Consensys has initiated legal proceedings against the U.S. Securities and Exchange Commission (SEC), challenging the regulator’s potential classification of Ethereum’s Ether as a security.

Filed on Thursday, the lawsuit seeks to prevent the SEC from imposing regulatory actions on Consensys’ MetaMask wallet and aims for a judicial declaration that Ether is not a security. The company contends that treating Ether as a security could harm the United States’ blockchain technology sector.

Consensys Calls for Clarity

The legal filing argues that the SEC’s approach to Ether would undermine the ability of the U.S. to engage with Ethereum and related blockchain technologies, posing a risk to national technological competitiveness.

Consensys is requesting a court affirmation that Ether does not meet the security criteria, claiming that any SEC investigations assuming such a classification would infringe on its Fifth Amendment rights and violate the Administrative Procedures Act.

The lawsuit further aims to confirm that MetaMask, Consensys’ digital wallet, is not a brokerage and that its staking services do not contravene securities regulations.

Earlier on April 10, Consensys was issued a Wells notice by the SEC, suggesting that the regulator might take enforcement action for supposed securities law breaches concerning MetaMask. The company references a 2018 statement by former SEC director Bill Hinman, who deemed Ether a commodity, highlighting the SEC’s past inconsistency and the Commodity Futures Trading Commission’s (CFTC) regulation of Ethereum derivatives to support its stance.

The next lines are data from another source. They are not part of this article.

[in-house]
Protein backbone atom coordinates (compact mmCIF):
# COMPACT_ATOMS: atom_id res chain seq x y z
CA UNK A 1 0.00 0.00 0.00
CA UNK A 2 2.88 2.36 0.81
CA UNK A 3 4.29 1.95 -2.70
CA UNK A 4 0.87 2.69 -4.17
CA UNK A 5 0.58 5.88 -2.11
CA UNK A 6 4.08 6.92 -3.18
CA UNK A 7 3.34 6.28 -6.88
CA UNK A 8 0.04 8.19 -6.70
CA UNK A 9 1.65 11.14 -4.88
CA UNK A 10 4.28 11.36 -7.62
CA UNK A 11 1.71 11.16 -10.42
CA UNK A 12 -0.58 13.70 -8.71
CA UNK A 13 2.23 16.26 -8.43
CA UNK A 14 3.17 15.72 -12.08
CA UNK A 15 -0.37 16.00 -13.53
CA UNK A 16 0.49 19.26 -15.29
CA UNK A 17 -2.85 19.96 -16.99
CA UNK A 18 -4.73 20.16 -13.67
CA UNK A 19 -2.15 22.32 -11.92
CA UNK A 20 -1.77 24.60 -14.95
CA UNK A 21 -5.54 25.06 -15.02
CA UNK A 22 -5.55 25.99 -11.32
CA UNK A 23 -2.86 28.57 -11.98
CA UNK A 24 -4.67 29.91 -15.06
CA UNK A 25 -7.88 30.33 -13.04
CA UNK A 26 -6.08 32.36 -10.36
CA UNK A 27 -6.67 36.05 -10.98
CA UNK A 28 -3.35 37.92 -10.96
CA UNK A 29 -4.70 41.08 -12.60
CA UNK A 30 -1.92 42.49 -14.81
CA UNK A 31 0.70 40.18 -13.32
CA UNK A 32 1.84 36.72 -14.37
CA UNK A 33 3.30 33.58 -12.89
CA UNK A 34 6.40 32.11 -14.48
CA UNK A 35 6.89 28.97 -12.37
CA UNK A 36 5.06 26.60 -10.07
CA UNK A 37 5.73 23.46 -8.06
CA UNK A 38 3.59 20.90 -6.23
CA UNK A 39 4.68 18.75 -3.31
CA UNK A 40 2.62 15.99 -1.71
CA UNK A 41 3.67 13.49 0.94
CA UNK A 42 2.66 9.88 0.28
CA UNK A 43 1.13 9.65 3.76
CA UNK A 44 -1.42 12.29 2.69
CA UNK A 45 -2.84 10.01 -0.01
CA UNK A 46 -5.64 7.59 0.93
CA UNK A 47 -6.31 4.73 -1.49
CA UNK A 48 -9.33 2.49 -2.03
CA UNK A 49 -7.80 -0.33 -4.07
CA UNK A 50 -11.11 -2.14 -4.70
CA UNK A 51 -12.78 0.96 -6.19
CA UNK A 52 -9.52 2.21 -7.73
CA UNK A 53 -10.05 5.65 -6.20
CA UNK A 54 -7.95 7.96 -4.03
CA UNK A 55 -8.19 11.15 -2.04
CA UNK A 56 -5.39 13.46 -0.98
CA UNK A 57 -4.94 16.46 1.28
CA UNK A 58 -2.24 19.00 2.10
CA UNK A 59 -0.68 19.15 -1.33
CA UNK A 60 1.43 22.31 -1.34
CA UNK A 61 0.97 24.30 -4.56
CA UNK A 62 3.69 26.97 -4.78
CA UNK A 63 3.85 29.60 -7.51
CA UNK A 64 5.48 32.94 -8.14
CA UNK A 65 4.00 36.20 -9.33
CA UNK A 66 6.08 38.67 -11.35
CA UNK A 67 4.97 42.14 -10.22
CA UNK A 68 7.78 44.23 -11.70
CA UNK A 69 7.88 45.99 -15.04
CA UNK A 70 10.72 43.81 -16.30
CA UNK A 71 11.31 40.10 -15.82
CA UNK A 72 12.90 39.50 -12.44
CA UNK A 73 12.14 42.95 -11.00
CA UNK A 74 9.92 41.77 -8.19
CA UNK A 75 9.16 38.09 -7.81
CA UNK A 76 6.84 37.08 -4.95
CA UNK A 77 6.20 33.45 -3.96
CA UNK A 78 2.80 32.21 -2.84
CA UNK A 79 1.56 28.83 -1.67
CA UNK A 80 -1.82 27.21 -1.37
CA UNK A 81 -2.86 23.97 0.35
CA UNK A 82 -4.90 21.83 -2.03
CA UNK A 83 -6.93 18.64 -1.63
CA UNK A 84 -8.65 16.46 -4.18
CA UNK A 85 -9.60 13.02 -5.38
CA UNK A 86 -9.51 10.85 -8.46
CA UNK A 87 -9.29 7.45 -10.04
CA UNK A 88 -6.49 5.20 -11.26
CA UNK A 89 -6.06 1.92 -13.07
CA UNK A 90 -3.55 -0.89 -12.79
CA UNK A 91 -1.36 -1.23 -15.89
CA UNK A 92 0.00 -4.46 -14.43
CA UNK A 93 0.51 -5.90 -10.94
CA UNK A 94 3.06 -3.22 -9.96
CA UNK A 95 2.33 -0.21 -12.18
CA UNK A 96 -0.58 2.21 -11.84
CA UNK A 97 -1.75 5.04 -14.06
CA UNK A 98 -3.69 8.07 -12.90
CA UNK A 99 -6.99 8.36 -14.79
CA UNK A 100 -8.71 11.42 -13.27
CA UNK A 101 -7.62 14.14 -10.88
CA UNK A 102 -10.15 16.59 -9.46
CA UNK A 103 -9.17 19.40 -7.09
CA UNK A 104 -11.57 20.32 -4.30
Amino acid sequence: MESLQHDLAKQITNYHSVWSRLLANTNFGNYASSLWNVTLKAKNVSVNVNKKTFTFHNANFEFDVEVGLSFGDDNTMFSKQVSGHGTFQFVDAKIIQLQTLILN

Consensys accuses the SEC of reversing its earlier position without adequate notice, arguing this violates the Constitutional guarantee of fair notice under the Due Process Clause.

The firm also invokes the “major questions doctrine,” a legal theory that restricts federal agencies from extending beyond their authorized powers, warning of significant impacts on Ethereum and Consensys if the SEC’s measures are enforced.

Amidst SEC’s Broad Crypto Enforcement

This lawsuit emerges as SEC Chairman Gary Gensler intensifies his scrutiny on prominent crypto entities like Coinbase and Uniswap. Gensler’s method includes demanding records from these organizations and their interactions with the Ethereum Foundation.

The crypto community has expressed frustration with Gensler’s approach, criticizing the lack of specific regulatory frameworks for blockchain technology. However, Gensler maintains that the existing securities laws are adequate and accuses the crypto sector of evading regulations.

Filed in the Northern District of Texas, Consensys’ legal action is part of a broader trend of preemptive lawsuits by entities such as the Blockchain Association and Legit Exchange, aiming to challenge the SEC’s recent focus on Ethereum’s staking features.

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